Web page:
Raise your hand if you get excited for new releases of your favorite craft supplies.. hands raised here! Suzanne here, and I'm bringing you a weekly series showing six ways to use tags with the brand-spanking new stencils designed by Julie! Today we'll be doing the bump, stencil bumping, that is. I hope you'll enjoy this series of #RANZAmade techniques.
I decided to use fluid acrylics along with some gesso. Now, I know fluid acrylics may not be everyone's choice to use with stencils. If you apply too much paint it will run a bit, and you won't get crisp lines. That's where the gesso and makeup sponges come in to play.
Single out the part of the stencil you want to use by taping off any designs that are close. The leaves I chose are in the corner, so as you can see I only taped off the two sides using artists' tape (washi tape might also work, as long as it stays adhered for the process). If you're wondering about the edges of the stencil, that's a tip Julie uses on her 6x6' stencils to give it extra edging.
Another quick tip, I added a bit of deli paper to the table since I knew I would be painting off the edges of the tags. This will protect your surface, and possibly give you a head start on some colored paper for using later. I used the Chromium Green which is opaque for the base layer of leaves.
The makeup sponge is my favorite tool when using stencils. I love the crisp edges I can get when I use them. It does take a little bit of practice, though. You want to use a palette (as shown in the product picture) and dab into the paint, and pounce off excess before stenciling. Pounce up and down through the stencils onto the tag. See the paint on the tape? It is a pretty useful tip, especially when using a smaller stencil and the openings are close together.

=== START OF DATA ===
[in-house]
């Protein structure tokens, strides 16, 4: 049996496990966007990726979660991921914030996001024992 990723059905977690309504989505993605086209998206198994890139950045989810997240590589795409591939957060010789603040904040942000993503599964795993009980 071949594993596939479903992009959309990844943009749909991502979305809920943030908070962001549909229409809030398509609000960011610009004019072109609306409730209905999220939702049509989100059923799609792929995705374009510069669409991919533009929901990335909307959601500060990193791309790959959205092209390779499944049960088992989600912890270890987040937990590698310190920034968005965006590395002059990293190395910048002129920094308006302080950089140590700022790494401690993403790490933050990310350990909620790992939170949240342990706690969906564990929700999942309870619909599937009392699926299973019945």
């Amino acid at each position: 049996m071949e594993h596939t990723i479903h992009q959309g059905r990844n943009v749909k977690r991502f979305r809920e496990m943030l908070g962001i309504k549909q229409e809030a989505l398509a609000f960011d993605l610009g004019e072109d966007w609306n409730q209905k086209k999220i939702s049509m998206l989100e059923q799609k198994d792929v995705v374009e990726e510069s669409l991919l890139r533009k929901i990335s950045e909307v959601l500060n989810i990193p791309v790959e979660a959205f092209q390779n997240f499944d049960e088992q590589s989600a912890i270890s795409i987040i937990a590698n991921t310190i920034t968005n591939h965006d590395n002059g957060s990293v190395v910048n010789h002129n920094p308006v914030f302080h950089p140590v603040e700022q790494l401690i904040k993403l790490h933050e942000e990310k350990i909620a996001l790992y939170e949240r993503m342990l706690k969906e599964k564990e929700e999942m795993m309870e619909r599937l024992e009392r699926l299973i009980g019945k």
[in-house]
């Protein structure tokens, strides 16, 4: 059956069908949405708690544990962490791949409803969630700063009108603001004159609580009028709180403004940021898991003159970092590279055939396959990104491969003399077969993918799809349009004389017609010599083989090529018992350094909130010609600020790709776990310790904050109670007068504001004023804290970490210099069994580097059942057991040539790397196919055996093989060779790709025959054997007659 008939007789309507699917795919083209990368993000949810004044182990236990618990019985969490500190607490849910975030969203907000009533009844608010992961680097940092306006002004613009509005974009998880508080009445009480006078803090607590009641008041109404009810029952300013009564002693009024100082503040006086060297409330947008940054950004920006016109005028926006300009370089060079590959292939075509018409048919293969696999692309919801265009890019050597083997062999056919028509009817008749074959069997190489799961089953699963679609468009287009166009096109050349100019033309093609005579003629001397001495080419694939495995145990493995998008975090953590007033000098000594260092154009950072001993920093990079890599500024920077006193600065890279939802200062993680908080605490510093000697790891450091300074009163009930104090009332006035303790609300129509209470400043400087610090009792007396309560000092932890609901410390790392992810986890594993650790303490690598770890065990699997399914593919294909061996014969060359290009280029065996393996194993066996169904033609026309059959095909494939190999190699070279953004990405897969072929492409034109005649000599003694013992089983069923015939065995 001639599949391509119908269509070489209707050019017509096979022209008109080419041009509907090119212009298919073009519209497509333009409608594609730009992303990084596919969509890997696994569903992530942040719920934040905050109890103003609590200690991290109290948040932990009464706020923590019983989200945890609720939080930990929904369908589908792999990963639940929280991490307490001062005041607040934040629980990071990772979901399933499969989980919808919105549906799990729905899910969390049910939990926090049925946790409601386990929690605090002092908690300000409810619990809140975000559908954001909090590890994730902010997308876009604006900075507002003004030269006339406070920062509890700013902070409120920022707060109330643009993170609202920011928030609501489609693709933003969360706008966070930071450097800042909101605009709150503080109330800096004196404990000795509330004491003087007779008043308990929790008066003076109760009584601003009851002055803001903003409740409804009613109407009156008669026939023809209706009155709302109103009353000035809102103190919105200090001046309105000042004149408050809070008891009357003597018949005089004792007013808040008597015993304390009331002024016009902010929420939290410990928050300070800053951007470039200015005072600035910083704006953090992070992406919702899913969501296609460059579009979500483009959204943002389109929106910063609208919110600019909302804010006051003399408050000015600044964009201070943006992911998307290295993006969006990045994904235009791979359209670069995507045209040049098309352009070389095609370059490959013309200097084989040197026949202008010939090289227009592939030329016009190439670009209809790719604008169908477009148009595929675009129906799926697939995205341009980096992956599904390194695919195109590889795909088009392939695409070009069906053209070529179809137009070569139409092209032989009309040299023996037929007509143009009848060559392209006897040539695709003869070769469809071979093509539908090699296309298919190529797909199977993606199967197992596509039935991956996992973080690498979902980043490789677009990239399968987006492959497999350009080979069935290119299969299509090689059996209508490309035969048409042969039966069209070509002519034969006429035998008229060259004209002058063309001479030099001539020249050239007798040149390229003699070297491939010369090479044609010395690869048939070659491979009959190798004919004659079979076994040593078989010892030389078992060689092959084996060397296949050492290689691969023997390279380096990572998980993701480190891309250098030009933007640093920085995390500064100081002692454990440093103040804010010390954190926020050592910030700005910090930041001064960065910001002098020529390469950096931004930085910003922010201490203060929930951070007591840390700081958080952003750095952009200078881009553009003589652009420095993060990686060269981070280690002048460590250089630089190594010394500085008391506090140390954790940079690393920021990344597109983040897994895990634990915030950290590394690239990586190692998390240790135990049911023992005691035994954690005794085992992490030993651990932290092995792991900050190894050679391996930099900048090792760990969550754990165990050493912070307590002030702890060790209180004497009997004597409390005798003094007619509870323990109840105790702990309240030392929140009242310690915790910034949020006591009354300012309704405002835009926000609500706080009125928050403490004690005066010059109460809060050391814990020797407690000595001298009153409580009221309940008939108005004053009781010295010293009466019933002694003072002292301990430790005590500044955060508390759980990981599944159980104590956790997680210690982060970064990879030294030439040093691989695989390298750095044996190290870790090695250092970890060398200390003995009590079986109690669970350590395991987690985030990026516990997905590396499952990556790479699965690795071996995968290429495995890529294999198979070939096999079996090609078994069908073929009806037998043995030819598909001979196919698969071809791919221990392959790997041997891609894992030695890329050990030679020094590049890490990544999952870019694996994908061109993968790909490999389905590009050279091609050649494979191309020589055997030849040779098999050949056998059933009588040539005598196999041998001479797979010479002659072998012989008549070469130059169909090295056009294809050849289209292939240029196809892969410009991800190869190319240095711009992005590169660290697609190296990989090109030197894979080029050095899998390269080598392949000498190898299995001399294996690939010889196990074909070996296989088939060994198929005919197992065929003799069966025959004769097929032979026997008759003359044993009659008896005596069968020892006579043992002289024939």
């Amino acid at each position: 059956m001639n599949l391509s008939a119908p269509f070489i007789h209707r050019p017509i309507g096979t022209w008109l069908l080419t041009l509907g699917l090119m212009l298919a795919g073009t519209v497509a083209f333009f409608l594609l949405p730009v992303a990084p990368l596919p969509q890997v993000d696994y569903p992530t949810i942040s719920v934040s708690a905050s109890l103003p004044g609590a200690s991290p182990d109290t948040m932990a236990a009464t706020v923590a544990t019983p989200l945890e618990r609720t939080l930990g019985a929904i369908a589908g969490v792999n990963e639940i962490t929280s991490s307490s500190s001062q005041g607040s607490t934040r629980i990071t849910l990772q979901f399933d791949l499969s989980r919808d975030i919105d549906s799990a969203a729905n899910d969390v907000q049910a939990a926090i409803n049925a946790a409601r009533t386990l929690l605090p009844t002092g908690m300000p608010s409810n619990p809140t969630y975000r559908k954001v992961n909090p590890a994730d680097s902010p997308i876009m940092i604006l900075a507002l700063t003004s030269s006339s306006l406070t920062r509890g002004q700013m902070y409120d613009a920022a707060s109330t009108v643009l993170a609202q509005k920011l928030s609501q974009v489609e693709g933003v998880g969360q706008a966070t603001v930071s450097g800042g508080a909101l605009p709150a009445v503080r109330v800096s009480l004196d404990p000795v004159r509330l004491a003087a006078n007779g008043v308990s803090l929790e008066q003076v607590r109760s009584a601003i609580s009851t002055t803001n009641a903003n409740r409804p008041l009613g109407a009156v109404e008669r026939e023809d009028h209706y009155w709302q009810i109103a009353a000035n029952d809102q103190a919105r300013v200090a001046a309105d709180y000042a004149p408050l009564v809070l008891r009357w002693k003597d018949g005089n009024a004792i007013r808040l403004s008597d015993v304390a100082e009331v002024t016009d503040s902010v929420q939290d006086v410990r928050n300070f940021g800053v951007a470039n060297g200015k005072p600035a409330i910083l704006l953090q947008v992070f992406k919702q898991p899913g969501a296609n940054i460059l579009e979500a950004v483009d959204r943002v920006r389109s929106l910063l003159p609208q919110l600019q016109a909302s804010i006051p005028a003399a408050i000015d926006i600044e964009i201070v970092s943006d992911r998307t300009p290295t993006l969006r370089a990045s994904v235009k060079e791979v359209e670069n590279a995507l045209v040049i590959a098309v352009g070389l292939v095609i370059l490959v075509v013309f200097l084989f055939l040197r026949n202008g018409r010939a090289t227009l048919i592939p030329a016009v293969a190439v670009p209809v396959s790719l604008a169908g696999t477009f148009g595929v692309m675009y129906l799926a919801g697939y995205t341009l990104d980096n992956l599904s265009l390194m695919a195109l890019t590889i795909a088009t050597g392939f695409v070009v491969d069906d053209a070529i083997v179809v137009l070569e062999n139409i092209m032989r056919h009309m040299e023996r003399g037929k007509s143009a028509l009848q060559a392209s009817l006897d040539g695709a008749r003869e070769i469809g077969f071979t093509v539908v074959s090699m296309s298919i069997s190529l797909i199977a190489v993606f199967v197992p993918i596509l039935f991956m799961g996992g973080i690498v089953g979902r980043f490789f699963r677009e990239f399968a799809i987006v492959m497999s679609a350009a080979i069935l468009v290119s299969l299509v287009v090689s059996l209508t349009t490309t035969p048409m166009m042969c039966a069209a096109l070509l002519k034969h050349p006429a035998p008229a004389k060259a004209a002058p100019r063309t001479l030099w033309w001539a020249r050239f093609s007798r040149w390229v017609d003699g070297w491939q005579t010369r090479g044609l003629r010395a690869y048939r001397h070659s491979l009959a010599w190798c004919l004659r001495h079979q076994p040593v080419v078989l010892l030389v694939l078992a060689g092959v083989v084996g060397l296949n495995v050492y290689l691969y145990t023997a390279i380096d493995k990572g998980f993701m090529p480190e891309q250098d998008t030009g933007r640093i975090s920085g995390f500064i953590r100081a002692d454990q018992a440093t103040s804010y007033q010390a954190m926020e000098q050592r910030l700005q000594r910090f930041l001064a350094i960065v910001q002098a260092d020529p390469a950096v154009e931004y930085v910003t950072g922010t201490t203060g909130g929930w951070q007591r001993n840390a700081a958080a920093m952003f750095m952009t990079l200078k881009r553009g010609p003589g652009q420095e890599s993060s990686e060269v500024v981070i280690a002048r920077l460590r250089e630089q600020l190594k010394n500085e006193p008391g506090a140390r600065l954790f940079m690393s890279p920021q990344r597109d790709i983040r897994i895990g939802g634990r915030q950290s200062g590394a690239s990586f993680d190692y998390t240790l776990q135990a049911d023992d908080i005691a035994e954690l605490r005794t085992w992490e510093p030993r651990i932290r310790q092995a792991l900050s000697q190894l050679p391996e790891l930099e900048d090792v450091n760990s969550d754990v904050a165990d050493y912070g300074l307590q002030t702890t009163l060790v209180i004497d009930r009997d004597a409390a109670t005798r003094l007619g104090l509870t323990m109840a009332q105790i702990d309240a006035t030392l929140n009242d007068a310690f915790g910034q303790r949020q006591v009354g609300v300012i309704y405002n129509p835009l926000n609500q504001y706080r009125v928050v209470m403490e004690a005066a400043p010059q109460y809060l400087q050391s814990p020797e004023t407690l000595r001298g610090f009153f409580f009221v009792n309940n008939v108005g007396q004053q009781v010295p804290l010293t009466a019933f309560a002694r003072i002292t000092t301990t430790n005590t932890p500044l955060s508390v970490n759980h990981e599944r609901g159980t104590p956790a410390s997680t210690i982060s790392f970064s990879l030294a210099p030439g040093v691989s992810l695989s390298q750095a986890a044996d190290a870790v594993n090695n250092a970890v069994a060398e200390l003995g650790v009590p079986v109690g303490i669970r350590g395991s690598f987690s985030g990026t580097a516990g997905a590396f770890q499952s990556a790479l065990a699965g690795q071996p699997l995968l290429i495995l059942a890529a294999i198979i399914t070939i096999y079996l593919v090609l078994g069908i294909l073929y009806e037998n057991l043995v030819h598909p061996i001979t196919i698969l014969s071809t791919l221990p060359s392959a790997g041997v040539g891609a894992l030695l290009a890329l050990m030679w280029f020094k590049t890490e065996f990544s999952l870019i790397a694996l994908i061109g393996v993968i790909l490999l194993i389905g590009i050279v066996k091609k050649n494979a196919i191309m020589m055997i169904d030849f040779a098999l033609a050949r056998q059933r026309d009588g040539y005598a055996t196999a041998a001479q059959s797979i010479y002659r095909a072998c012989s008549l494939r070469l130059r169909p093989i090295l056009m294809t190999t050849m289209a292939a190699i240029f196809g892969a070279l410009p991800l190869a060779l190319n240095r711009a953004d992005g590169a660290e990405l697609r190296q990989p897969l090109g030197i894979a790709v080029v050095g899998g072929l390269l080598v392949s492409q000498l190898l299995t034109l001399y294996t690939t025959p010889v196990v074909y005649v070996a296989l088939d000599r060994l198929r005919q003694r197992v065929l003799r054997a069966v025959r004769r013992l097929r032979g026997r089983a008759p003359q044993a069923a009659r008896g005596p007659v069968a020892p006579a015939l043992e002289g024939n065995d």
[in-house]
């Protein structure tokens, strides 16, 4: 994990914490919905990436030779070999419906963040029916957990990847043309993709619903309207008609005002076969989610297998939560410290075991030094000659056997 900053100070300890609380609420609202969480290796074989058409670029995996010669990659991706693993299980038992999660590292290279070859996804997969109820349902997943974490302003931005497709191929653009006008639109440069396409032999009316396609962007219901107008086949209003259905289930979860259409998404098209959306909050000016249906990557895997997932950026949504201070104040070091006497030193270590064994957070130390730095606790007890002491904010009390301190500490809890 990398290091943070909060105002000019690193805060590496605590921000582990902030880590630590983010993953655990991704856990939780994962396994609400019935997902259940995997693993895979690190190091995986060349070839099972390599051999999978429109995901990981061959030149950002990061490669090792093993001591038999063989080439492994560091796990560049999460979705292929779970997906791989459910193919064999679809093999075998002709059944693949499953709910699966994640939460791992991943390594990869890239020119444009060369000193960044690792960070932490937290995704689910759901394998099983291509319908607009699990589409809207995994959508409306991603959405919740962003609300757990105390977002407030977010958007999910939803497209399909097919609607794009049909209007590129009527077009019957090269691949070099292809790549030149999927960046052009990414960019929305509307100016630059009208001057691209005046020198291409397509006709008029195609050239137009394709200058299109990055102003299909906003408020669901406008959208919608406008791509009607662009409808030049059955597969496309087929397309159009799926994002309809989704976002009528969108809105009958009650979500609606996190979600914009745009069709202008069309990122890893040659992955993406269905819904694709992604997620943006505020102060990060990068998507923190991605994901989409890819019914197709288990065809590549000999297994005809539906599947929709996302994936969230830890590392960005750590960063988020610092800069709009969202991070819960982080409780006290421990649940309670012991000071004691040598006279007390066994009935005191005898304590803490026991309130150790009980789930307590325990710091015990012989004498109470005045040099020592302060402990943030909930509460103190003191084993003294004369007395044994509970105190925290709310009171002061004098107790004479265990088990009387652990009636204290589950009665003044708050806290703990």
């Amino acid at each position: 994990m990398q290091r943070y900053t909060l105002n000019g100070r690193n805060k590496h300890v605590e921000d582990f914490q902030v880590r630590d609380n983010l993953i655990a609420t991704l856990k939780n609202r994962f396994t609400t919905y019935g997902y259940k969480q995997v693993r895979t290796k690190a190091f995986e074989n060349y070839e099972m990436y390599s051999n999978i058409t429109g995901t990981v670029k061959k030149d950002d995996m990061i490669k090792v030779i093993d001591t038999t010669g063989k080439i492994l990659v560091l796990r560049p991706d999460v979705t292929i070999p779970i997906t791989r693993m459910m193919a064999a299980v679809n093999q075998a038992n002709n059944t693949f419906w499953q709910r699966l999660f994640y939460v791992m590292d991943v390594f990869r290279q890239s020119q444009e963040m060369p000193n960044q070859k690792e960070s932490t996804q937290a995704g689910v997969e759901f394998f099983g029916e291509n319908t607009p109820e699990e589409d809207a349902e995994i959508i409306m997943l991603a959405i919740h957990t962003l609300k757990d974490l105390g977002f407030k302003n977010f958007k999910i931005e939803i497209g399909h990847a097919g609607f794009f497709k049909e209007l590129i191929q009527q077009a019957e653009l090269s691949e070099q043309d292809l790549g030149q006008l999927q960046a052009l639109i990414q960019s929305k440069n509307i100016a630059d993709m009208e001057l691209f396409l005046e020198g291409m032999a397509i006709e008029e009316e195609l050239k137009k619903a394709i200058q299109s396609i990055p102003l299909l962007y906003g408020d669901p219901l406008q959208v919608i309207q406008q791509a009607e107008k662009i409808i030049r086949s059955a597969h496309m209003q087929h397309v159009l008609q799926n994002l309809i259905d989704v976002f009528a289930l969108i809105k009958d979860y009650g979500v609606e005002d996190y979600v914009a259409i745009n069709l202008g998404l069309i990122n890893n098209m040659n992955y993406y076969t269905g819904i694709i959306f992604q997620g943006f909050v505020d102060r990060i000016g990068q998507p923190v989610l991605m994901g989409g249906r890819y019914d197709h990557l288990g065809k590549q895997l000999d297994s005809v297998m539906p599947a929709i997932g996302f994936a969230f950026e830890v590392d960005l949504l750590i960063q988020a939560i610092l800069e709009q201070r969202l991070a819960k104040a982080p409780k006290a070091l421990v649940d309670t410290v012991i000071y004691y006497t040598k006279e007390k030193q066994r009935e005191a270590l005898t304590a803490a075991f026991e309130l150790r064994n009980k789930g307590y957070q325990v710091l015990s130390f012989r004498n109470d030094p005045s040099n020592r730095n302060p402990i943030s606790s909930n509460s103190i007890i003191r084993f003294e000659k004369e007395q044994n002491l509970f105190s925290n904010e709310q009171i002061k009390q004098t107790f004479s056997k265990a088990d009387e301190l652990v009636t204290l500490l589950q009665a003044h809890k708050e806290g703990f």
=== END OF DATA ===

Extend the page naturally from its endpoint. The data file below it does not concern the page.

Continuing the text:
To add interest, I pounced in the gesso as well as the green. Notice I didn't really mix it ahead of time. It will mix on the sponge when being pounced, but I like the look of it being more varied in color.
Here's the finished tag. The top left, is just the base layer for comparison. The bottom right, is the pair I worked through with you above. The bottom left is the Nickel Azo Gold over the green. Notice how different it looks because it is so transparent. The top right is the Phtalo Blue over the green. It is darker, but also slightly transparent. You can still see the green base layer, but not as much as the Nickel Azo Gold.
Overall, pretty snazzy if I do say so myself. And it's not limited to paint, you can bump the stencil, and pencil in or use a marker over the base layer. What ideas do you have now? Will you try it out with your stencils? Let us know!
You can pre-order the Aloha stencil from Scrapbook.com, among others!